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FOOD ALLERGENS

VIEWS: 168 PAGES: 21

									FOOD ALLERGENS
Sheila R. Cohn, RD Manager, Nutrition Policy
Joint Fall Educational Conference

October 18, 2002 scohn@dineout.org

Restaurant Industry 2002
Sales……………………..408 Billion Locations………………..858,000 Employees………………11.6 Million Share of Food $……......46.1% Meals………..……………54 Billion Typical Person………….4.2 meals / wk

Food Allergies
 Scientists estimate that between 2 and 2.5 percent of (11 million) Americans suffer from true food allergies

 150-200 people die each year from foodallergic reactions
 No Cure  Avoidance is the only way to prevent an allergic reaction

What is a Food Allergy?
A food allergy is an immune system response to a food that the body mistakenly believes is harmful. Once the immune system decides that a particular food is harmful, it creates specific antibodies to fight it.

What Foods Cause Food Allergies?
Peanuts Tree nuts (walnuts, pecans,
almonds, cashews, hazelnuts/ filberts, macadamia nuts,
pistacio nuts, etc)

Fish Shellfish Milk Soy Wheat

Eggs

What are the symptoms of an allergic reaction?
Respiratory Tract:
swelling of the throat or mouth; difficulty breathing; stuffy nose; itchy, watery eyes; runny nose; wheezing and repetitive coughing

Gastrointestinal Tract:
abdominal cramps, vomiting,diarrhea

Skin:
hives, eczema, swelling of lips and face, itching

What is Anaphylaxis?
Severe or life-threatening reactions are called anaphylaxis. Symptoms can include all of those previously noted, plus: Cardiovascular System:
drop in blood pressure, loss of consciousness, death

Treatment of a Reaction
Mild reactions are usually treated with antihistimine The medication of choice for controlling a severe or anaphylactic reaction is epinephrine, also called adrenaline

Who is At Risk?
 Approximately 11 million Americans, or 2 to 2.5 percent of the general population, suffer from food allergy

 A recent study shows that 1.1 percent, or close to three million Americans, are believed to be allergic to peanuts or tree nuts (pecans, walnuts, almonds, etc.)

How can an allergic reaction be avoided?
Strict avoidance is the only way to avoid a reaction.
Reading ingredient labels for all foods is the key to maintaining control over the allergy.

Some Important Things to Remember:
Common foods made up of various ingredients can contain allergens Common foods often have scientific and technical terms

Are Cooking Oils Safe for Food Allergic Guests?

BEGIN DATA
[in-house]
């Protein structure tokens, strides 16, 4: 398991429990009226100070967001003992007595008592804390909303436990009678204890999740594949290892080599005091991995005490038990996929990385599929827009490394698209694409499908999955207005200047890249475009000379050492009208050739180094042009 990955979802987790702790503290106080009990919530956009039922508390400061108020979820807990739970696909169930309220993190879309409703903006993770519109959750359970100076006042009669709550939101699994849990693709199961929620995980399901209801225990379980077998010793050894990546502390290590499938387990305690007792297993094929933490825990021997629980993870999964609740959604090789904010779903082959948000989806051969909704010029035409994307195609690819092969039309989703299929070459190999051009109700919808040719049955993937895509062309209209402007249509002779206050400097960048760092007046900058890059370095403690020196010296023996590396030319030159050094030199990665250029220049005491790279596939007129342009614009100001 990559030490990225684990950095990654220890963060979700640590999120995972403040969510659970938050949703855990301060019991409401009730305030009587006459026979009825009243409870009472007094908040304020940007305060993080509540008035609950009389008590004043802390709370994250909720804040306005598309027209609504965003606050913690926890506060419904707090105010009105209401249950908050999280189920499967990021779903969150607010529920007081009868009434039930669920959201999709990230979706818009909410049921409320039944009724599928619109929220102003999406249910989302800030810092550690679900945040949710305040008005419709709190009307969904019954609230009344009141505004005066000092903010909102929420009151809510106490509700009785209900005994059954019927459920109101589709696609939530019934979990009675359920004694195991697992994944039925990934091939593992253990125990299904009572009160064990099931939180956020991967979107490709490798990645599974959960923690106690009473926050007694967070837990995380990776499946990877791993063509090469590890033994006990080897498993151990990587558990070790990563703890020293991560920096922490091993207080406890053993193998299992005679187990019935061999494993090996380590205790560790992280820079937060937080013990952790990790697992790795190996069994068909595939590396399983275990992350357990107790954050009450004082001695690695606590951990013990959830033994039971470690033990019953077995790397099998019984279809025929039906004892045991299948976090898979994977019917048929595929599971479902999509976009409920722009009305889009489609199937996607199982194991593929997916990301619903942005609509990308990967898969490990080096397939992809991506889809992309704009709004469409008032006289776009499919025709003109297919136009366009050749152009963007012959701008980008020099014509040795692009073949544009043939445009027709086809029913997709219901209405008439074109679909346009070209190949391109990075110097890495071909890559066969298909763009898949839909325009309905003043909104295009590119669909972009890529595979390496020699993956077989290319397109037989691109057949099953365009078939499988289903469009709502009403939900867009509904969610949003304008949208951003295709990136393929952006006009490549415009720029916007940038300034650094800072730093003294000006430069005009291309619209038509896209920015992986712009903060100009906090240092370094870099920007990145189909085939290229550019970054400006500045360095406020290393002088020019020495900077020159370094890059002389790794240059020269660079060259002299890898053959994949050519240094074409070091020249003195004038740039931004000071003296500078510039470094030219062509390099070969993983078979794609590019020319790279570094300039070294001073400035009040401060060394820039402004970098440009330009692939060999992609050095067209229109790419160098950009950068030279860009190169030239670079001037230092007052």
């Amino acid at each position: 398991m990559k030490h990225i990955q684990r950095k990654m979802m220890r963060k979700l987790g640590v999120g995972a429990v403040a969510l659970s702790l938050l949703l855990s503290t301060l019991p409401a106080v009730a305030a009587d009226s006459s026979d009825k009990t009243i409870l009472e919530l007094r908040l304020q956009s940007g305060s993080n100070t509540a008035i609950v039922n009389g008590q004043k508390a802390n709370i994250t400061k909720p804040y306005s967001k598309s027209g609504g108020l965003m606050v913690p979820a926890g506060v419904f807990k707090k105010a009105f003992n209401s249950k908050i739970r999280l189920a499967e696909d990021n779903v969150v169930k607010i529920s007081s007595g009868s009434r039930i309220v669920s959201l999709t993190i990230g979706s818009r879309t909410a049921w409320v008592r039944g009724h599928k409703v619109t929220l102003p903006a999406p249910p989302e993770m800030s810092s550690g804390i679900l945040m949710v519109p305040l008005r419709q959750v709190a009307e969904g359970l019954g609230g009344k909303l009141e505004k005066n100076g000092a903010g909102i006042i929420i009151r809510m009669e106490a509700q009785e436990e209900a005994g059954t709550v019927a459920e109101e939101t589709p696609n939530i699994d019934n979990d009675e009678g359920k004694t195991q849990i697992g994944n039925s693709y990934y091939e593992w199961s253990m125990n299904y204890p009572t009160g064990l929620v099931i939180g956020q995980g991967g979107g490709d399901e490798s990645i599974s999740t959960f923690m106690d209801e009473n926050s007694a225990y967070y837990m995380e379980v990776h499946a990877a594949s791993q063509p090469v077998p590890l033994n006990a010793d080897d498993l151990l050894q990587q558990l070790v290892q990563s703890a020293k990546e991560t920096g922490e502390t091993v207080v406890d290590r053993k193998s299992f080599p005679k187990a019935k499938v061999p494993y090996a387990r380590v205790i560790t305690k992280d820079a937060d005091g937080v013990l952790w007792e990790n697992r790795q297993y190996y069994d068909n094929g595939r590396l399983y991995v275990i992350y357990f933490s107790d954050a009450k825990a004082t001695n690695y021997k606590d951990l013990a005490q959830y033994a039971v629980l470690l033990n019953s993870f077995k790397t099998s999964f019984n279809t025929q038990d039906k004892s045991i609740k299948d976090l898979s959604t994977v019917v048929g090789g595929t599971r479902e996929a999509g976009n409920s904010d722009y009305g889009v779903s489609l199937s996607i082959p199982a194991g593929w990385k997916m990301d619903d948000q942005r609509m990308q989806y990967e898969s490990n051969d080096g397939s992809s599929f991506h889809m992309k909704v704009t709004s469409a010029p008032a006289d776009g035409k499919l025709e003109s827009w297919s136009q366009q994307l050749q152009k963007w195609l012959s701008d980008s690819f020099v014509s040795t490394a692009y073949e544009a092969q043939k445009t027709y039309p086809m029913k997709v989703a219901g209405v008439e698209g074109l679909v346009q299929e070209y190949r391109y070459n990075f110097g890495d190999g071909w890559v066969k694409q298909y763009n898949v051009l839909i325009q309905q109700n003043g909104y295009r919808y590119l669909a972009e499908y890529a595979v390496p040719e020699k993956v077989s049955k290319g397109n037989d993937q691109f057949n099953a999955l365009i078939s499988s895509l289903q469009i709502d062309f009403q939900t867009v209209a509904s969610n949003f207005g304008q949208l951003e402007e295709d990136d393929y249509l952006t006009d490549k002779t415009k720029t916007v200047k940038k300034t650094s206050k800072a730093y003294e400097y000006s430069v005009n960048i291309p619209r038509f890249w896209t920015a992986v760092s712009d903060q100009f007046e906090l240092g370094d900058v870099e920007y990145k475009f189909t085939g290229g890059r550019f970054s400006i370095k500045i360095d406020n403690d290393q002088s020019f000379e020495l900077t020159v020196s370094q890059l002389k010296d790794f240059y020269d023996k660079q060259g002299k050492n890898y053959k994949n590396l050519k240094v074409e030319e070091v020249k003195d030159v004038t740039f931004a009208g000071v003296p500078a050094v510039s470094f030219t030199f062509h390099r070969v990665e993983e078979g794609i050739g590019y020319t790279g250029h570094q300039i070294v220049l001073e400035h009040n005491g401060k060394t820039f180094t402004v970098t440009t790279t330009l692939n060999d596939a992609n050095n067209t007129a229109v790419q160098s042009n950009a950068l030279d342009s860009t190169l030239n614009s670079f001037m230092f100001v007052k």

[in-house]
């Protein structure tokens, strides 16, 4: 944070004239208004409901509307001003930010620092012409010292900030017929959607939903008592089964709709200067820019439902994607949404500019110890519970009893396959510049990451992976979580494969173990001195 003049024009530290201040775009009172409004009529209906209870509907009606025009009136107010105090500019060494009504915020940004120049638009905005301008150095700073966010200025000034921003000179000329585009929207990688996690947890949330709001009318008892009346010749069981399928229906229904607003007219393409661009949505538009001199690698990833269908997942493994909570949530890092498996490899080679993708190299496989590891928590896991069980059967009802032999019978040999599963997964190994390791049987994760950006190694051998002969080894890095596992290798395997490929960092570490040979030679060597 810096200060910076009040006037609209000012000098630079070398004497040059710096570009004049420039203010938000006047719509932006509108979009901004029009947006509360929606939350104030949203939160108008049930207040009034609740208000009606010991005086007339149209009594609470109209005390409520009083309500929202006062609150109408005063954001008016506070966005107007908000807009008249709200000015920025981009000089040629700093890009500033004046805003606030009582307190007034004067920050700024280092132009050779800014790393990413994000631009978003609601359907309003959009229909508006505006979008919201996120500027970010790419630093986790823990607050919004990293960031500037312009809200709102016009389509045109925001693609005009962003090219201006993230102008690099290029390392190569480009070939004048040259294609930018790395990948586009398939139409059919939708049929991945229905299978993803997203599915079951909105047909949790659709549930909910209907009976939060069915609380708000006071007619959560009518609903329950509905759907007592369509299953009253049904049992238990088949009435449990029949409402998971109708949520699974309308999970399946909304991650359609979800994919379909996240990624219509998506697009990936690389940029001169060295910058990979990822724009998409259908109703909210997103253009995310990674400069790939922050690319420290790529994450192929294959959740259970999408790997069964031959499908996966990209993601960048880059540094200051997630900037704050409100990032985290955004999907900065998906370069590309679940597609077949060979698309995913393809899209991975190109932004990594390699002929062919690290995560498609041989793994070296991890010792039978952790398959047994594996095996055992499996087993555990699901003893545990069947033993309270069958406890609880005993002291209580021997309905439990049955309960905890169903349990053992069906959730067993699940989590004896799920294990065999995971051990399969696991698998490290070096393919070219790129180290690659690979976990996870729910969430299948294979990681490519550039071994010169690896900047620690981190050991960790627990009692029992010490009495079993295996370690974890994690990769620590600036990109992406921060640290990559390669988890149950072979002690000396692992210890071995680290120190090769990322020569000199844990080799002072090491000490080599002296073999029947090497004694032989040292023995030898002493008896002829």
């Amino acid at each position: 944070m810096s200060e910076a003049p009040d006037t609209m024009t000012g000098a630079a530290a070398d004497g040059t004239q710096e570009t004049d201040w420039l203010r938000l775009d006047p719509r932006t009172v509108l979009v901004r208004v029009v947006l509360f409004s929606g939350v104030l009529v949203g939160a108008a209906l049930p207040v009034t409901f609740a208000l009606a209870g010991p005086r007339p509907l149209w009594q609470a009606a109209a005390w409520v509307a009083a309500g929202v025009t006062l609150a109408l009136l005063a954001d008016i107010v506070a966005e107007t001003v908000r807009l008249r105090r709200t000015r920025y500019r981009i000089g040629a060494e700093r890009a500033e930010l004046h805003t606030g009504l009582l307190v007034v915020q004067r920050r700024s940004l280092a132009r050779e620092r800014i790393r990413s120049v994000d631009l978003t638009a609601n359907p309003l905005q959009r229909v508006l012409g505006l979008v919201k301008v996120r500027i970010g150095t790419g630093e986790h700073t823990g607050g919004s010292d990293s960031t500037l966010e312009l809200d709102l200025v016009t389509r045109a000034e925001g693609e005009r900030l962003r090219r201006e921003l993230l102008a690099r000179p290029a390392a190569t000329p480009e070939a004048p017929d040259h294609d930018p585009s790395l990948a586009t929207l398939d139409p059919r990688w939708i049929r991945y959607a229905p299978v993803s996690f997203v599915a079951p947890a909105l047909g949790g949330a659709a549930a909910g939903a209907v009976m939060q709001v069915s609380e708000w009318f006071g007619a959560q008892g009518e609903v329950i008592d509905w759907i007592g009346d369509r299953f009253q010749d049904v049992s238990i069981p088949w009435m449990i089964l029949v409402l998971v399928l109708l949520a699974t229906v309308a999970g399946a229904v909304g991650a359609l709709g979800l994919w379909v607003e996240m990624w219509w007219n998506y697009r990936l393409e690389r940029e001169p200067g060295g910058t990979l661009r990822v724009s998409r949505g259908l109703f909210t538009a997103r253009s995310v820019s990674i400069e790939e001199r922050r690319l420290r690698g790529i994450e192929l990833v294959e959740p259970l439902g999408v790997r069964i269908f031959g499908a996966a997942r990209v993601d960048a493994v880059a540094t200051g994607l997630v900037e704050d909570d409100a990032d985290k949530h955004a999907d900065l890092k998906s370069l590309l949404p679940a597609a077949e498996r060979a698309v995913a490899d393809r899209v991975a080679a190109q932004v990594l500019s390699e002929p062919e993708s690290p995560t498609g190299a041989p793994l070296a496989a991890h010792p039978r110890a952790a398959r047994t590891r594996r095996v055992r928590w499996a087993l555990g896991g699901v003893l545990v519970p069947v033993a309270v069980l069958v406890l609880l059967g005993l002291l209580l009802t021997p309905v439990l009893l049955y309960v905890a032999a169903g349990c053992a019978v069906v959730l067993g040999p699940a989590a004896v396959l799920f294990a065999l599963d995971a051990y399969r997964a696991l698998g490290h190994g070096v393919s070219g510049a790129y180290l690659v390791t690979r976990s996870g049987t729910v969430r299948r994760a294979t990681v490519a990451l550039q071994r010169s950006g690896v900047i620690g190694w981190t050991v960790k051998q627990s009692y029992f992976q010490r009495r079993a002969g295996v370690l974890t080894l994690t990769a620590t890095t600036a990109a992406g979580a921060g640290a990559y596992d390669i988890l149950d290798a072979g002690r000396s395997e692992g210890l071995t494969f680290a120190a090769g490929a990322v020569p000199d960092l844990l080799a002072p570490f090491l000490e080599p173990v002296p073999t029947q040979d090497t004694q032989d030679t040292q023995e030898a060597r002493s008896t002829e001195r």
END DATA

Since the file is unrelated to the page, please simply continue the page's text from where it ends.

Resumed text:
 Studies have shown that highly refined peanut oil and soy oil have been safely fed to individuals who are allergic to those foods

 Cold-pressed, expelled, or extruded oils (sometimes represented as gourmet oils) from foods such as peanuts, sesame, or walnuts contain protein and therefore, are not safe for someone with an allergy to those foods

What do food-allergic individuals need from a foodservice establishment?

RISK MANAGEMENT
Understand the basics Restaurants must reveal ingredients Every staff member must be taught how to handle food allergic guests When a guest identifies him or herself as food allergic, activate restaurant’s policy If a customer is having an allergic reaction, get medical help immediately!

Summary of how a food allergy order may travel through the restaurant
1. 2. Notify manager of the food allergic diner Manager talks with diner to get information about the diner’s needs, helps with menu suggestions, and communicates with chef. Chef checks ingredients Kitchen staff prepares food using these precautions:
1. 2. 3. Wash hands/put on gloves Use clean pans, knives, utensils, and work surfaces Garnish with fresh ingredients

3. 4.

5.
6.

Manager, server, or chef hand-carries plate separately from rest of table’s order Server checks with diner immediately to be sure everything is satisfactory

THE MANAGER
 The manager should be the point person for food-allergy questions  The manager should set up food allergy procedures for the staff  Procedures should clearly define how to handle menu selection, meal preparation, and serving methods  Written instructions for handling an allergic reaction must be developed  Food allergy training must be reviewed periodically

Front of the House
 Food allergies are allergic disorders, not food preferences. Be understanding, listen carefully, and answer questions thoughtfully  Food-allergic guests depend on the front of the house staff to notify other key staff members of their dietary restrictions  Improper garnishing or handling can contaminate an otherwise safe meal  If a mistake occurs with the special order, the only acceptable method for correcting the situation is to have the kitchen remake the order

Back of the House
 Inform food-allergic guests of any ingredients used in unexpected places  If a food does not have a label or if you are unsure about the ingredients, do not guess  Take precautions to avoid crosscontamination  If a mistake is made on an order, make anew one

CROSS CONTAMINATION
 Unclean hands or gloves  Shared equipment, utensils, grills, fryers, cooking areas, and counters  Refilled serving containers  Garnishes  Splatter or steam from cooking foods  Deep Fryers

 Activate procedure for handling special requests  Listen to the diner CAREFULLY  Notify the manager, chef, or designated person  Answer questions honestly and accurately  If you don’t know, say so – do not guess about ingredients  Check ingredients again before serving  Use care to avoid cross-contamination  If someone has an allergic reaction, get help (911, ambulance) immediately!

SUMMARY

FOOD ALLERGENS
Sheila R. Cohn, RD Manager, Nutrition Policy National Restaurant Association scohn@dineout.org www.restaurant.org


								
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